Since we did not have the traditional waiting time that a publisher requires for processing, we were able to pilot the textbook with two undergraduate classes at DePaul University in the Spring of 2019. The invaluable feedback from the students allowed us to create improvements to the book’s content (e.g., adding titles to the case studies and alternating embedded videos with links to outside video sources) and format while still amidst the publication process. It was our goal to ensure that the textbook would be enjoyable for students, and to educate them on the field in a way that was easy to engage with and understand. Because this is a free open-access resource we believe that anyone can start becoming an agent of change today with a simple click of a link.
The free, open-access Introduction to Community Psychology online textbook was publicly released on a rolling basis. After the nine month process of computer coding, editing, formatting, and revising, this team of over 50 individuals was elated to be able to unveil this completely free resource with the public at our very own Biennial Conference in June of 2019. We could not have asked for a better reception at National Louis in Chicago, Illinois.
During the many sessions that directly and indirectly centered around this textbook, we received many positive reviews, as well as encouragement from the members of the field. These sessions also prompted important discussions on themes such as inclusion and sustainability. Several individuals asked us to translate the book into other languages. A significant number of faculty and graduate students expressed interest in implementing this textbook in their upcoming courses. This response prompted much urgency to finalize the associated supplemental materials (i.e., PowerPoint Presentations and test banks). With help from the Vincentian Endowment Fund, we were able to create business cards and flyers which served to be beneficial promoting technique. However the session, unveiling the textbook itself, was a litmus test for the future use of the textbook, which appears to be very bright.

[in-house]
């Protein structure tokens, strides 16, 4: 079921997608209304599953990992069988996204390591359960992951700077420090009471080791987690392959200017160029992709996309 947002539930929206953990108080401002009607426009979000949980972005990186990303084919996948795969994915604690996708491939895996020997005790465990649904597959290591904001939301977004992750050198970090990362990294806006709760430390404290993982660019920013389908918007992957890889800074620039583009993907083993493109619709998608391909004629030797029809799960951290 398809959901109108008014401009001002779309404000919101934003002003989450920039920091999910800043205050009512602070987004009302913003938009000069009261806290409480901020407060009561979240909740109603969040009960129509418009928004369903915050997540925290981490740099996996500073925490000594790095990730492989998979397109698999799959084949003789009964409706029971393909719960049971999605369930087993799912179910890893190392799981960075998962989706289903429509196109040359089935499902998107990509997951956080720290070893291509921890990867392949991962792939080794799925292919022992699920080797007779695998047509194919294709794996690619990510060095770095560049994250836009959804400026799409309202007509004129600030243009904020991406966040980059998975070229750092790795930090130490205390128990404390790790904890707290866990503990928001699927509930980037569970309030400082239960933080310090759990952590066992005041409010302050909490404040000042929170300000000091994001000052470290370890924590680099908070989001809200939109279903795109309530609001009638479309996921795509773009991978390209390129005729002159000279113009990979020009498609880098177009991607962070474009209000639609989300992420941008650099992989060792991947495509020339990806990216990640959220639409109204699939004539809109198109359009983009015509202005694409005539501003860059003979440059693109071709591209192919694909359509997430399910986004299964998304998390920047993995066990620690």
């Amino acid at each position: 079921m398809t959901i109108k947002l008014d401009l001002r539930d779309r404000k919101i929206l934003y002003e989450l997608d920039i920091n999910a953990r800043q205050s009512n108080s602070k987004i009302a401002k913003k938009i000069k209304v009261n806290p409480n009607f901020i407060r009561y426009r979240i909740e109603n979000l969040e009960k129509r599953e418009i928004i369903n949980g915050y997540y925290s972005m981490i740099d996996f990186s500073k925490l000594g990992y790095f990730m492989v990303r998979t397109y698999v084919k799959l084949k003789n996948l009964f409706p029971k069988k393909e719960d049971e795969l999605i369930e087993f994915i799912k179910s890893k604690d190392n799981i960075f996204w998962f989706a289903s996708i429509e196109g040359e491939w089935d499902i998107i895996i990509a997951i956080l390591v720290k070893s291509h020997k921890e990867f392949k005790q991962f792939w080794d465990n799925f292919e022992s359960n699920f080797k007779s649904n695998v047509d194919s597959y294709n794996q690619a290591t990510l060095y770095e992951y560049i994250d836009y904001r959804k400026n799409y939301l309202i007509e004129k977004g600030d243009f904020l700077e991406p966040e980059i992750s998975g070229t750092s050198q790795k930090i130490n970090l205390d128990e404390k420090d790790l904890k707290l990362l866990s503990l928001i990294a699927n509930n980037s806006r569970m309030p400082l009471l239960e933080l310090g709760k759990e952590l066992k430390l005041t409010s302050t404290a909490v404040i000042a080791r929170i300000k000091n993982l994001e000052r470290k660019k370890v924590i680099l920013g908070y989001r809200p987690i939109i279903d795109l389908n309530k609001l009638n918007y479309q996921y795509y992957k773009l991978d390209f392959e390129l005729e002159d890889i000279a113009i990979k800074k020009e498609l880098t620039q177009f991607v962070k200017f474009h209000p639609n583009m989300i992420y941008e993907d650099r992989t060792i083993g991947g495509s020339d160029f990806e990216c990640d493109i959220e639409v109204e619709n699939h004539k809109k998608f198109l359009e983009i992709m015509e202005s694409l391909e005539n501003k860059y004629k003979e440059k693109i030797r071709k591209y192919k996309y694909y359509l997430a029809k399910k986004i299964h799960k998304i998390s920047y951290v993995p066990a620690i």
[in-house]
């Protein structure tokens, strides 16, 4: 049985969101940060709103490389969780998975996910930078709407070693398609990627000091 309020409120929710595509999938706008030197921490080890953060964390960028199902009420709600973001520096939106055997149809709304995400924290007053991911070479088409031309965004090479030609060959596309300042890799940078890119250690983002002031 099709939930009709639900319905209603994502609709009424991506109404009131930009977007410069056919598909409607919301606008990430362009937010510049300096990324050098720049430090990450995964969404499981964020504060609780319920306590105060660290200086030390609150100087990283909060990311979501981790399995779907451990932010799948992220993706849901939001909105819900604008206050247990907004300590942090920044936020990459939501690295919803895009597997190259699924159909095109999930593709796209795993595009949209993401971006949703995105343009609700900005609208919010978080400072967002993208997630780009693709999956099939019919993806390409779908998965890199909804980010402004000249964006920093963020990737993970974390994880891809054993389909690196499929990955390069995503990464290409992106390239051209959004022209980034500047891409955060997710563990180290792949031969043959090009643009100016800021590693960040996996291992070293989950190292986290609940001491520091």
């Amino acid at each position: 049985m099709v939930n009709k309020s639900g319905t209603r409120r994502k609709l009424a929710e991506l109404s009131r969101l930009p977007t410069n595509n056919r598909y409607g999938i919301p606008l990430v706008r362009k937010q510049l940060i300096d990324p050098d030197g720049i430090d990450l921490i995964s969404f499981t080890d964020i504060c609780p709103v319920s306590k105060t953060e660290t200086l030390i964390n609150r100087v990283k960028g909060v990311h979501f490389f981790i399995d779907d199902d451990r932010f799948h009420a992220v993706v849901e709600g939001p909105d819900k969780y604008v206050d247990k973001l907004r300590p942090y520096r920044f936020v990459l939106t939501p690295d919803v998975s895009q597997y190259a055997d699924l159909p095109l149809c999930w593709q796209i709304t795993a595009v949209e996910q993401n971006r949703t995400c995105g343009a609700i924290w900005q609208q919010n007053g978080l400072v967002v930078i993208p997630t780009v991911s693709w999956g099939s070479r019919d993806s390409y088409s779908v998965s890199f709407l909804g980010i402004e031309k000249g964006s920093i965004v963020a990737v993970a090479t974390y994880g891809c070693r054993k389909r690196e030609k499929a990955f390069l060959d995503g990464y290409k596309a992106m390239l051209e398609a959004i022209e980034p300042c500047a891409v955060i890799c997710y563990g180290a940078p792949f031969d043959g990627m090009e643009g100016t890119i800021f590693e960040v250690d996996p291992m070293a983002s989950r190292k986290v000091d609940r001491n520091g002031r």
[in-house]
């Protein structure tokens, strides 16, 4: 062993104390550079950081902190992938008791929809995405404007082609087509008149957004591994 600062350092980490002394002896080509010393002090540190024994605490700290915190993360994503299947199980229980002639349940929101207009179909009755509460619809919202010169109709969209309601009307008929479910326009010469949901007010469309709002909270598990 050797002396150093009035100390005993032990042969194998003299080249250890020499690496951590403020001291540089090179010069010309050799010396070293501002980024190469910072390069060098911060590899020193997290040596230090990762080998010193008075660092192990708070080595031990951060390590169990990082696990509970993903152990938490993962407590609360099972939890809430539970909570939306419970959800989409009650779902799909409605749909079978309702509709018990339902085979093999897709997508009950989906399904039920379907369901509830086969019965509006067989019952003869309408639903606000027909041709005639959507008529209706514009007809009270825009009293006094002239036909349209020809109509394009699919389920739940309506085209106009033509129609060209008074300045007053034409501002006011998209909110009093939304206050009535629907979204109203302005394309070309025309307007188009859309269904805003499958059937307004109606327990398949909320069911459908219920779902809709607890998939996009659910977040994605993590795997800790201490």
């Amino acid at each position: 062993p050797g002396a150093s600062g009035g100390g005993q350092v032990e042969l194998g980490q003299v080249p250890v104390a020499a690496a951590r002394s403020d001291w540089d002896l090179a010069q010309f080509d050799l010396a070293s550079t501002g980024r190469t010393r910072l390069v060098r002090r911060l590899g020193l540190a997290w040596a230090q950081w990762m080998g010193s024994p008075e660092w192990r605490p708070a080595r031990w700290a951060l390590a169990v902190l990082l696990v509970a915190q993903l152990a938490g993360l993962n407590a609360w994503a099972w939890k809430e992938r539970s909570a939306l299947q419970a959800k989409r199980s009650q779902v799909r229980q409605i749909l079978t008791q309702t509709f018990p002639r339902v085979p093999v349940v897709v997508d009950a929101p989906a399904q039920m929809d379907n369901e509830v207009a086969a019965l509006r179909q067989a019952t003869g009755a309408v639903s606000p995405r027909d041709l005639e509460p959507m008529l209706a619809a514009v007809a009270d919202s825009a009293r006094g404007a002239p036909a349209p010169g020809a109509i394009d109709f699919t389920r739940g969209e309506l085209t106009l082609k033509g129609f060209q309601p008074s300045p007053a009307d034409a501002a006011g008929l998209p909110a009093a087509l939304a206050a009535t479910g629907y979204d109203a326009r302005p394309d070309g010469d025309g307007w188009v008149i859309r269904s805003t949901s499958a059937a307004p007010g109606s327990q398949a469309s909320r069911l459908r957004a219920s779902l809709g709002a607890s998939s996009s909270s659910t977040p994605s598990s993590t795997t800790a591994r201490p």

Following the conference, our team was successful in getting this innovative resource adopted by several credible open access educational resource repositories, such as MERLOT, BCcampus, and OER Commons. We are also happy to report that this textbook was linked within the Community Toolbox, and that our fellow SCRA members wrote a review of this book for the Community Psychologist. Rachel Storace mentioned that she posted information about our textbook on social media, and within a day, theFacebook post reached 1,157 people, was shared by 20, and was opened by 59 people. On Twitter, it reached 184 people. It was clear the information shared in the Windy City spread far and fast to others in our field and beyond it.
The symposium “The Future of Higher Education: An Exploration of Online Educational Resources” further assisted our pursuit to increase awareness of the importance of these types of resources and the visibility of our field. It was our intent to provide audience members with the historical background of the OER movement, advantages, methods to overcome potential shortfalls, as well as the avenue in which our team paved in order to achieve our current product.
This presentation attracted a wide array of professionals both from and outside of the field, including instructors, past-presidents of professional societies, and directors of programs. Many of the attendants, including one director of a Nursing program, came because they realize the new direction for education and want their program to use OERs. Topics around copyright laws brought meaningful discussion around the values of Community Psychology and the visibility of our field. At the conclusion of our time, we were proud to share a review of this textbook from an influential Community Psychology educator and an important contributor to the field’s development: